Raab says Israel "can always count on us"

Hamas says it attacked Jerusalem to "send a message" over al-Aqsa mosque and Sheikh Jarrah evictions


British Foreign Secretary Dominic Raab said in Jerusalem today that Israel “can always count on us.”

He was affirming British support for Israel in the aftermath of the conflict with Hamas. "I'm here as a friend — as you know — that’s a great supporter of Israel,” he told Prime Minister Benjamin Netanyahu during a meeting.

Mr Raab said he was keen to talk with the prime minister on “the bilateral relationship but also how we move things forward elsewhere.” He added: “You can always count on us.”

He announced after the meeting that they discussed the “importance of a durable ceasefire in Gaza and the need to fight antisemitism.” He said the UK-Israel relationship was “flourishing."

The UK is "committed to working with regional leaders to end the Israeli-Palestinian conflict and forge lasting peace,” he added.

In a meeting with Defence Minister Benny Gantz, Mr Raab heard of Israeli dismay over the fact that Hamas is holding two Israeli civilians and the bodies of two soldiers. He was also briefed on Israel’s assessment of its strategic gains in the latest fighting. 

Mr Raab went from Jerusalem to Ramallah, where he met Palestinian President Mahmoud Abbas, Foreign Minister Riad al-Malki and Prime Minister Mohammad Shtayyeh. 

With the President he reaffirmed British support for the two-state solution as the “only“ route to a reliable Israeli-Palestinian peace and with the Foreign Minister he  said that the UK has pledged £3.2m in emergency aid to for Gaza, donated via the United Nations. 

He reiterated UK support for the Palestinian people and expressed condolences for civilians killed in recent hostilities.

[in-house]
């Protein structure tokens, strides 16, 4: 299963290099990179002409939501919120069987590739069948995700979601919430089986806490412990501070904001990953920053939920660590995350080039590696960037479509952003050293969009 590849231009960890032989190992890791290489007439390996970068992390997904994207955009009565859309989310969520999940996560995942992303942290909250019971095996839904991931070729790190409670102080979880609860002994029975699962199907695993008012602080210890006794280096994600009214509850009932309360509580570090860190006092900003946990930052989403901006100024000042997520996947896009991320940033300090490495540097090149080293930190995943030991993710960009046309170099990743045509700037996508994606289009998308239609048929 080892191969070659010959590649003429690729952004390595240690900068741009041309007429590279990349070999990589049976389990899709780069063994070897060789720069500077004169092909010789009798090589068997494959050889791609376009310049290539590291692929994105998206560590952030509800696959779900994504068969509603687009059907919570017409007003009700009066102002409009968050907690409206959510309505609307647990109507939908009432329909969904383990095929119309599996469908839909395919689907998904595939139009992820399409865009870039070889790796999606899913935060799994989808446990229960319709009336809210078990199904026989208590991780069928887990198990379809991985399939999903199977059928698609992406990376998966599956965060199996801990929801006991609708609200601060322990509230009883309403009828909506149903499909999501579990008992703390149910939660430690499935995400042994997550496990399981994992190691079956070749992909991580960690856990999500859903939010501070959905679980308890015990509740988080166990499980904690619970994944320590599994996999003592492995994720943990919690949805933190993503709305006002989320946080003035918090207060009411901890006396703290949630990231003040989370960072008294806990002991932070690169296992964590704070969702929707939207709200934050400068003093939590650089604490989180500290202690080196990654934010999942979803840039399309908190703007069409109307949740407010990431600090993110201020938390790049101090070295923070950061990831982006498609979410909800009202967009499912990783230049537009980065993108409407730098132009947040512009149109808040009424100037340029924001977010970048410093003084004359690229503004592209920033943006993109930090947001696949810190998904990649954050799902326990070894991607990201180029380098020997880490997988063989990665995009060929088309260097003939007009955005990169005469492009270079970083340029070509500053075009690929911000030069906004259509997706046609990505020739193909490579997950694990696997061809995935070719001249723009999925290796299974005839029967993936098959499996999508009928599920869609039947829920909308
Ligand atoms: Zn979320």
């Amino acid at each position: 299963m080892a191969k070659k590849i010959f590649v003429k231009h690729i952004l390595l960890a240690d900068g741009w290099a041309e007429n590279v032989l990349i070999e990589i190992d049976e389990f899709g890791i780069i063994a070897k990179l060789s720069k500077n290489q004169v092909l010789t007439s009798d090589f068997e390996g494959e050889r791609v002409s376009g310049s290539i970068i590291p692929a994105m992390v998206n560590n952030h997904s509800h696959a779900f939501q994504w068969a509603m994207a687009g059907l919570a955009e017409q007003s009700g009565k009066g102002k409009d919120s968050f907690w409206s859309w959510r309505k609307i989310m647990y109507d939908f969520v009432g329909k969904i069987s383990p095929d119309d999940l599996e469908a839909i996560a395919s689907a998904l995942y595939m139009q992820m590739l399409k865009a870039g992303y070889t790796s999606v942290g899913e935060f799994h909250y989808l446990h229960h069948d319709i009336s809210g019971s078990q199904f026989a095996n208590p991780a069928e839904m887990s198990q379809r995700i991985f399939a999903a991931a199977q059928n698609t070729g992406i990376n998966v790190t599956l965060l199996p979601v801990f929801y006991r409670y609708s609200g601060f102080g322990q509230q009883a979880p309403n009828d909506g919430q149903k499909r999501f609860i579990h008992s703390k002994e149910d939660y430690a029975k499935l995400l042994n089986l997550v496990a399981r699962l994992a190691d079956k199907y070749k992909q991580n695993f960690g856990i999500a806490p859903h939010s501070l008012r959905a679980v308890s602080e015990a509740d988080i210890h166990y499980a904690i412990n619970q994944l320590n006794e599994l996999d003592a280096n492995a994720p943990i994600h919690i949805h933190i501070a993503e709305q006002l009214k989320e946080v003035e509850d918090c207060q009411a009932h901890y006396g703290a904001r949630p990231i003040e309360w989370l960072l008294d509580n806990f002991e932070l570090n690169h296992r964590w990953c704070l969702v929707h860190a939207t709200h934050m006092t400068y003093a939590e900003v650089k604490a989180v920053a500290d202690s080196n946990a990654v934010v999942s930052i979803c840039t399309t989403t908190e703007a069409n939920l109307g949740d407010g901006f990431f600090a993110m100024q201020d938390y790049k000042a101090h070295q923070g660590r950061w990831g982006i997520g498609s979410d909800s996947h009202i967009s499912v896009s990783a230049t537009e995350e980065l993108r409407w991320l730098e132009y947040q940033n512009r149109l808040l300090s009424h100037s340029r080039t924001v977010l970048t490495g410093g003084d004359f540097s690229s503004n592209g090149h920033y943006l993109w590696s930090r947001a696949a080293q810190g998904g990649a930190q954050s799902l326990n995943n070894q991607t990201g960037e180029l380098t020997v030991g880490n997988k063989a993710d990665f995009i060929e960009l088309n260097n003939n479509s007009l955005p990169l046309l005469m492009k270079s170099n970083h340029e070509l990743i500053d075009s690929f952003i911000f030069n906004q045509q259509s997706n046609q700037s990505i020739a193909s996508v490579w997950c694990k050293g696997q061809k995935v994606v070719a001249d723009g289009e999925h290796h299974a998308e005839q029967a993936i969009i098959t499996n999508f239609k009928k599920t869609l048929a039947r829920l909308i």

As Palestinian Authority leaders talked with Raab, leaders of Hamas were engaging in fighting talk. 

The recent attacks by Hamas were just a “practice” for what the terrorist organisation will wreak on Israel if it deems the country to have violated Arab rights at the al-Aqsa Mosque, a top leader declared. 

“Let the occupation know that what happened was just a practice of what would be if it tried to play with fire in the Al-Aqsa Mosque,” said Yahya Sinwar, head of Hamas in Gaza at a press conference today, according to Arabic-language media. 

He stated that Hamas took a deliberate decision to fire the first rockets at Jerusalem to send a message to Israel that it was unleashing violence to object to perceived infringement of Arab rights at al-Aqsa, and to object to planned evictions of some Palestinian families from the Sheikh Jarrah neighbourhood. 

“We hit Jerusalem first so that the occupation leaders know that Al-Aqsa has men to protect it,” said Mr Sinwar. “And that we are ready to sacrifice dear and precious for the sake of Al-Aqsa, Jerusalem and Sheikh Jarrah.”

At one point in his comments Mr Sinwar switched from a combative tone to one intended to inspire the confidence of the West. 

Mr Sinwar claimed that Hamas could be trusted to be involved in reconstruction efforts and said its finances are healthy without dipping in to aid money.

“I affirm our commitment not to take a single cent intended for reconstruction and humanitarian efforts,” he said. “We have never taken a cent in the past.”

This comment came on the heels of insistence yesterday by US Secretary of State Antony Blinken that Hamas does not get its hands on any aid money for reconstruction. Mr Blinken expressed hope that the process of fixing Gaza, by excluding Hamas, will sideline the group. 

In Cairo today Mr Blinken praised Egypt’s role in mediating the ceasefire and called it a “real and effective partner” for the US in the region. He is now in Jordan on the final leg of his trip. 


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